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Blog of the International Journal of Constitutional Law
Home Articles posted by dlandau (Page 35)
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The French Constitutional Council and the 2014 Finance Law

—Angelique Devaux, French Licensed Attorney (Notaire) At the end of every year, before wishing the traditional best wishes, the Constitutional Council of the French Republic renders its decision on the Finance Act for the year ahead. Eagerly anticipated by the Government and taxpayers, the decision endorses (wholly or partly) the budget of France for the

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Published on January 11, 2014
Author:          Filed under: Developments
 
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Constitutionally Eroding the Rule of Law

—William Partlett, Columbia Law School Recent work by Kim Lane Scheppele, Sam Issacharoff, David Landau, and myself has focused on the ways in which constitutional change can be used to render regimes less democratic. In Russia today, we are seeing constitutional change eroding another key liberal value: the rule of law. With very little fanfare

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Published on January 8, 2014
Author:          Filed under: Analysis
 
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Checking Institutions and the Institutional Control of Politics

—David Landau, Florida State University College of Law This week, the Colombian National Procuraduria [a sort of National Attorney General or Inspector General] removed the leftist, democratically-elected mayor of Bogota, Gustavo Petro, from office and banned him from participation in politics for 15 years. The move is a fascinating look into the strength of Colombia’s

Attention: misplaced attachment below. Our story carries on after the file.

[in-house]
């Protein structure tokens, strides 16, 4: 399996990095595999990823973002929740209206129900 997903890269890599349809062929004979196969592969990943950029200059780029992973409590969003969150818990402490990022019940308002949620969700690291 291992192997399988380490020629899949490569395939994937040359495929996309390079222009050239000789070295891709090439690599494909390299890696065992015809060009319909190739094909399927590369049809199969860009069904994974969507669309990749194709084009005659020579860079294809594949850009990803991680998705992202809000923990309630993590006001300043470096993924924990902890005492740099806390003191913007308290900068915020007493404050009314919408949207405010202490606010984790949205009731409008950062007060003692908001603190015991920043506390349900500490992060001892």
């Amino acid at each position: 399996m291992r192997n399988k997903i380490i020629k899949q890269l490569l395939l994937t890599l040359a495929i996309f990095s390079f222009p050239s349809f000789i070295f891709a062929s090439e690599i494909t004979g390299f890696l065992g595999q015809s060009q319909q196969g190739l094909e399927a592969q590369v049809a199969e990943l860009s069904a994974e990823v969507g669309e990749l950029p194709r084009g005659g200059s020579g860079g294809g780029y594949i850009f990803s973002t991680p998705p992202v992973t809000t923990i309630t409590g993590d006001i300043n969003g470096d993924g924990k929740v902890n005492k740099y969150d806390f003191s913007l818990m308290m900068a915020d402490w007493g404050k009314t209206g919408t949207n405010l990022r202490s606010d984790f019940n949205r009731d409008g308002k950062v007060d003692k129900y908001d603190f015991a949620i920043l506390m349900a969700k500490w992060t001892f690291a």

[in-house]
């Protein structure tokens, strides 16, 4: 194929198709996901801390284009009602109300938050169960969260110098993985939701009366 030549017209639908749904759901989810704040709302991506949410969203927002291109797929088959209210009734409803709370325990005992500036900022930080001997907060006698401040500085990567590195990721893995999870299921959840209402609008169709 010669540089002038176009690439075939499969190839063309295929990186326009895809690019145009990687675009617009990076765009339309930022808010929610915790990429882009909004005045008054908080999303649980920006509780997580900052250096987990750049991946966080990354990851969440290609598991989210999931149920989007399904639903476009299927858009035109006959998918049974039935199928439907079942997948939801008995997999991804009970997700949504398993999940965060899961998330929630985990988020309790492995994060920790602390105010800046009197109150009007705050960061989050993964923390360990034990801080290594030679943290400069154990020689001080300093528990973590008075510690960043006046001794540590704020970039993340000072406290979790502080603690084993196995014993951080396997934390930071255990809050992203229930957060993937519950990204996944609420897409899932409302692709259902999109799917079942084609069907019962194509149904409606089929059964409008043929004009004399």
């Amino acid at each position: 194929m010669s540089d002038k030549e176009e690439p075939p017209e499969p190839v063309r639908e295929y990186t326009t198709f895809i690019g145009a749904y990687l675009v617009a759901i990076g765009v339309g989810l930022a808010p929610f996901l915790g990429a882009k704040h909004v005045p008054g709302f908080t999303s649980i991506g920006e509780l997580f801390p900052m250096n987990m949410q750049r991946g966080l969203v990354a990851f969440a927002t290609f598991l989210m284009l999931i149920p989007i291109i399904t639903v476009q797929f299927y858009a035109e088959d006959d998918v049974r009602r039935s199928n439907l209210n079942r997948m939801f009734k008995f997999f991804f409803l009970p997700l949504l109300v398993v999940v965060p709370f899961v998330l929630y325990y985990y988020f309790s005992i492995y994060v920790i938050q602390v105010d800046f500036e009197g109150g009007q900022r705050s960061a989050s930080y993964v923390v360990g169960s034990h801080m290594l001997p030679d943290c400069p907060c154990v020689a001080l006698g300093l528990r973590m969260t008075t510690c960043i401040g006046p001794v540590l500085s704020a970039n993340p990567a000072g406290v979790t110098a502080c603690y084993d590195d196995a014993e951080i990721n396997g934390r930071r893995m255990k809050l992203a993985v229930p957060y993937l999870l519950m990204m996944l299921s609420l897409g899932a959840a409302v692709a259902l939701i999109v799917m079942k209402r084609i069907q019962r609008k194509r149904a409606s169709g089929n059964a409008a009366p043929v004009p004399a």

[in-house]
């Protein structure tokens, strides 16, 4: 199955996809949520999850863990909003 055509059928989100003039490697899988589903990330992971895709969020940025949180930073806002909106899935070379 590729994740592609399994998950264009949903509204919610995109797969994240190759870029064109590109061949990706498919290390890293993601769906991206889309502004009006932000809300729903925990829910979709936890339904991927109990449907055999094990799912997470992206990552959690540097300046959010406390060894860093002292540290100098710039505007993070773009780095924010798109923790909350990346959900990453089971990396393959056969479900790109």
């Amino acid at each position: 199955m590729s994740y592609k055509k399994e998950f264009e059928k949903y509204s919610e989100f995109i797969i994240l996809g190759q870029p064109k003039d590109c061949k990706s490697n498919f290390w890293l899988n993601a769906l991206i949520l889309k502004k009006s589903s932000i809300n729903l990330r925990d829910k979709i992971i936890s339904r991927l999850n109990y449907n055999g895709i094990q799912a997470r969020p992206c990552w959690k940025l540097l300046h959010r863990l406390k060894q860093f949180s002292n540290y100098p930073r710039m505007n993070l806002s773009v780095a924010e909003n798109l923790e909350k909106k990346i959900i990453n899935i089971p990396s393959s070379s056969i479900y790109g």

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Published on December 13, 2013
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The Scottish Constitution After Independence

—Stephen Tierney, Edinburgh School of Law [Cross-posted from UK Con Law Blog] According to the Scottish Government White Paper issued this week, Scotland’s Future, an independent Scotland will have a new written constitution (this repeats the commitment contained in the Scottish Government’s earlier White Paper of March). The intention is to replace Westminster parliamentary supremacy

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Published on December 7, 2013
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European Court of Human Rights Condemns Greece for Banning Same-Sex Civil Unions

–Christina M. Akrivopoulou, Greek Refugee Appeals Authority On November 7, the European Court of Human Rights decided Vallianatos and others v. Greece, which condemned Greece for banning same-sex civil unions. Law 3719/2008 introduced civil unions within Greece as an alternative to the institution of marriage for heterosexual couples that share stable relationships, but excluded same-sex

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Published on November 28, 2013